Students Forge New Pathways to Catapult Their Careers
Graduate student achievements include pre-doc post-doc, and faculty positions at important institutions.
A group of graduate economics students associated with SDSU’s Center for Health Economics and Policy Studies (CHEPS) are forging new paths. CHEPS student affiliates are M.A. and doctoral students who have been funded on external research grants provided by the center to conduct applied microeconomics and policy research with faculty. Some of the students are co-leaders who do extraordinary work in peer-to-peer mentoring.
CHEPS affiliate and economics M.A. student Matt Braaksma was accepted to seven Ph.D. programs, and chose the applied economics Ph.D. program at the University of Minnesota this fall.
Braaksma has been a highly-engaged co-author working on several important public policy projects at CHEPS. His work, joint with Yang Liang and Joe Sabia, along with Mike Pesko (Georgia State University) and Catherine Maclean (Temple University), looks at the spillover effects of electronic cigarette (e-cigarette) taxes on teenage drinking and drunk driving-related outcomes. Braaksma has also made important research contributions to a recently accepted article at the Journal of Policy Analysis and Management that finds important mental health benefits from anti-bullying laws for lesbian, gay, bisexual, and questioning (LGBQ) youth and non-white females.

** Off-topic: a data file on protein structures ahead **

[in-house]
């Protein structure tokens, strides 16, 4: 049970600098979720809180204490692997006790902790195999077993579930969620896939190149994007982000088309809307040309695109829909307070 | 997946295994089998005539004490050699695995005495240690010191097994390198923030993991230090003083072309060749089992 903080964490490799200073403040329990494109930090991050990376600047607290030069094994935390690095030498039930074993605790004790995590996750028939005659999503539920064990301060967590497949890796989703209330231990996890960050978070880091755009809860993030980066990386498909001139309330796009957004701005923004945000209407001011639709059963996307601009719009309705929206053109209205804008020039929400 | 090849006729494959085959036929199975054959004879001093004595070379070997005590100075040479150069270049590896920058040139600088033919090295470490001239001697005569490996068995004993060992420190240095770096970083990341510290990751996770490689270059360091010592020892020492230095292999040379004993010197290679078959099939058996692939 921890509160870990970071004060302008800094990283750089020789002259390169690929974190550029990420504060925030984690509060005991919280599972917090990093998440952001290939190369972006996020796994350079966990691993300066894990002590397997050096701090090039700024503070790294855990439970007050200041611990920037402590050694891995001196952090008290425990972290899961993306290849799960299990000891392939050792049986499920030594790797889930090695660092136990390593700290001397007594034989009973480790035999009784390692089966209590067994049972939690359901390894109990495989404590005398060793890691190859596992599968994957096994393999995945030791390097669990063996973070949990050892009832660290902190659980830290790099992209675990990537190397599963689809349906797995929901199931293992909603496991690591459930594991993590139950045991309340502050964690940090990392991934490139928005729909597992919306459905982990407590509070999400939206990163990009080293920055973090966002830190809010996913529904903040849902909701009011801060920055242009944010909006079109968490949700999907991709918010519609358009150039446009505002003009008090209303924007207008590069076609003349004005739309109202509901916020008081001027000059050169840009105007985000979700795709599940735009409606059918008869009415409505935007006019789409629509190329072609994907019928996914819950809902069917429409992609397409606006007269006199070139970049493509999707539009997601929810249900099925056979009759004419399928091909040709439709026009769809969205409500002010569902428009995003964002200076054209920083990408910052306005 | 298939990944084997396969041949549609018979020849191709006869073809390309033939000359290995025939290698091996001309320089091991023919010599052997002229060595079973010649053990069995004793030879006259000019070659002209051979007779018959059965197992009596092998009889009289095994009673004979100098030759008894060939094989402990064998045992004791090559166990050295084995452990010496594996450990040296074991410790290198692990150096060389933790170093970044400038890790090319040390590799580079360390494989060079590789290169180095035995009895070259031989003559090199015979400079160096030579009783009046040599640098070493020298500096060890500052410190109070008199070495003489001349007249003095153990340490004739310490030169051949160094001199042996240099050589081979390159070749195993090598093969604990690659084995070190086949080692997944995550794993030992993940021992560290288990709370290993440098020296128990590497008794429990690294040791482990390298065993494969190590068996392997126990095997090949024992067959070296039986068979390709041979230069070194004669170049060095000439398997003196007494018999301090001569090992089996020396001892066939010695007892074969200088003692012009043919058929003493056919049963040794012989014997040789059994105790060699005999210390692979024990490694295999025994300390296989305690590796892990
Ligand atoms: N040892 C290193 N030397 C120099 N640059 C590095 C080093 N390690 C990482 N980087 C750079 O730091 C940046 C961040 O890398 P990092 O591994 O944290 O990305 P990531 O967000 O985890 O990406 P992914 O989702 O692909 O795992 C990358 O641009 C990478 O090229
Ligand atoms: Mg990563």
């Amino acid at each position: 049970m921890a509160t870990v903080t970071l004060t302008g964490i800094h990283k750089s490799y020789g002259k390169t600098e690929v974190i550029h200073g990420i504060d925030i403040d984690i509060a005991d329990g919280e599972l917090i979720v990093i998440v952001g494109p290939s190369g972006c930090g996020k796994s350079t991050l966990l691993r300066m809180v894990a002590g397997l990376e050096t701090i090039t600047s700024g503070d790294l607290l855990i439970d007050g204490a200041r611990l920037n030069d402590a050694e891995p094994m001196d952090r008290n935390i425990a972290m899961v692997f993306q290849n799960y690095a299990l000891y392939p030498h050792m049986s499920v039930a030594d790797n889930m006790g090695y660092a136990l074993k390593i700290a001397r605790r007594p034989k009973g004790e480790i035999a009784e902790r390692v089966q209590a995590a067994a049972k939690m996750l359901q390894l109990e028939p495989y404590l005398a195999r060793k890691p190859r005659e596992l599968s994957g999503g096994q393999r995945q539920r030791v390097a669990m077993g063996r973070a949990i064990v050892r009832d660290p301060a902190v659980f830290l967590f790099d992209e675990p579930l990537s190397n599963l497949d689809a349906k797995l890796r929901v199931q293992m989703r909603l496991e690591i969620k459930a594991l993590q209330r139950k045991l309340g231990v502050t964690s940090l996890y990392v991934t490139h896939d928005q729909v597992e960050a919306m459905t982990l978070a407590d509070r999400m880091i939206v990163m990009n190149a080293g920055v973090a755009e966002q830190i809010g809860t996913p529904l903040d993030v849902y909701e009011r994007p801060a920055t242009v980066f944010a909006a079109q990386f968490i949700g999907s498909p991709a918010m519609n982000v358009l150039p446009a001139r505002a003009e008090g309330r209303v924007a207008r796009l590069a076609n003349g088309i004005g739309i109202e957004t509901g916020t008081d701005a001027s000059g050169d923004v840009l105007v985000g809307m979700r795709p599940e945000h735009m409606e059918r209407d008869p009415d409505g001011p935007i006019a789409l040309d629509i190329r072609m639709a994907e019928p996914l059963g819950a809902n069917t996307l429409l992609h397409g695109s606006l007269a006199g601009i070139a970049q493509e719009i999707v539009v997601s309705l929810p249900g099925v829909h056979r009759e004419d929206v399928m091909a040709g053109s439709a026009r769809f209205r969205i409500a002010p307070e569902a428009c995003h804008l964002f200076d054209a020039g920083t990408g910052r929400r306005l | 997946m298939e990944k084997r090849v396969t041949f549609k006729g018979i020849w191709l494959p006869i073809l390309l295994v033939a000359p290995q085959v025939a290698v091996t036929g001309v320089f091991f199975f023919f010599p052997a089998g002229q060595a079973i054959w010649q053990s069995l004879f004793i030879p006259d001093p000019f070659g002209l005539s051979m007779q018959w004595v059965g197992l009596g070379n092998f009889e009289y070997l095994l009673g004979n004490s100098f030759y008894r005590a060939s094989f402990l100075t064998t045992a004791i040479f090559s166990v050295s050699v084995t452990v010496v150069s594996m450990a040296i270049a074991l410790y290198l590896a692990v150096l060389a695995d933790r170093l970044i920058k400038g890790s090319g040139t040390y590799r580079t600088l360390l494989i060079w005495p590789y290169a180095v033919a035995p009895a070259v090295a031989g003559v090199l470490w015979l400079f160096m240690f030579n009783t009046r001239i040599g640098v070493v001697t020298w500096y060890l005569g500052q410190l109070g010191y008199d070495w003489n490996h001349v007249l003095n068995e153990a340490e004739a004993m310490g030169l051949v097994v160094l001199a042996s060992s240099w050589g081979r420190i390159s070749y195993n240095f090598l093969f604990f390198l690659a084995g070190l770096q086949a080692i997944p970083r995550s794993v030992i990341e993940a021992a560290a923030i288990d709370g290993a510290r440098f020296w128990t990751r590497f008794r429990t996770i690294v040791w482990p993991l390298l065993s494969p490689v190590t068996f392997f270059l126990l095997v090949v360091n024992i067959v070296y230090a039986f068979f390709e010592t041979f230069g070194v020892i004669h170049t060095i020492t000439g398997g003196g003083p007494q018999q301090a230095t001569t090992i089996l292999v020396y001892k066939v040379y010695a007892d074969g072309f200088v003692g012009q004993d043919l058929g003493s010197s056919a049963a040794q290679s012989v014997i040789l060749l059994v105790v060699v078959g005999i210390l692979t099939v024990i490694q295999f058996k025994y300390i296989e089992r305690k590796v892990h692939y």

“With CHEPS, I have continued to gain hands-on research experience as we investigate the potential spillover effects of e-cigarette taxes on other risky youth behaviors. Reaching this stage in the research process has allowed me to better understand how a research question evolves over the course of a project. I have continued to improve my data analysis skills and learn new econometric methods. In addition to research experience, the seminar series has provided the opportunity to observe presentations of cutting-edge research by leading economists. My experience with CHEPS continues to be instrumental in my development as a researcher.”
— Matt Braaksma
Fone accepted a new faculty position at the U.S. Air Force Academy. Fone will serve as assistant professor and analyst for the Office of Labor and Economic Analysis (OLEA). His faculty appointment is housed under the economics and geosciences department.
Zach received his Ph.D. in economics from the University of New Hampshire and is currently a postdoctoral scholar at Montana State University. He has been a research affiliate at CHEPS since its founding in 2017.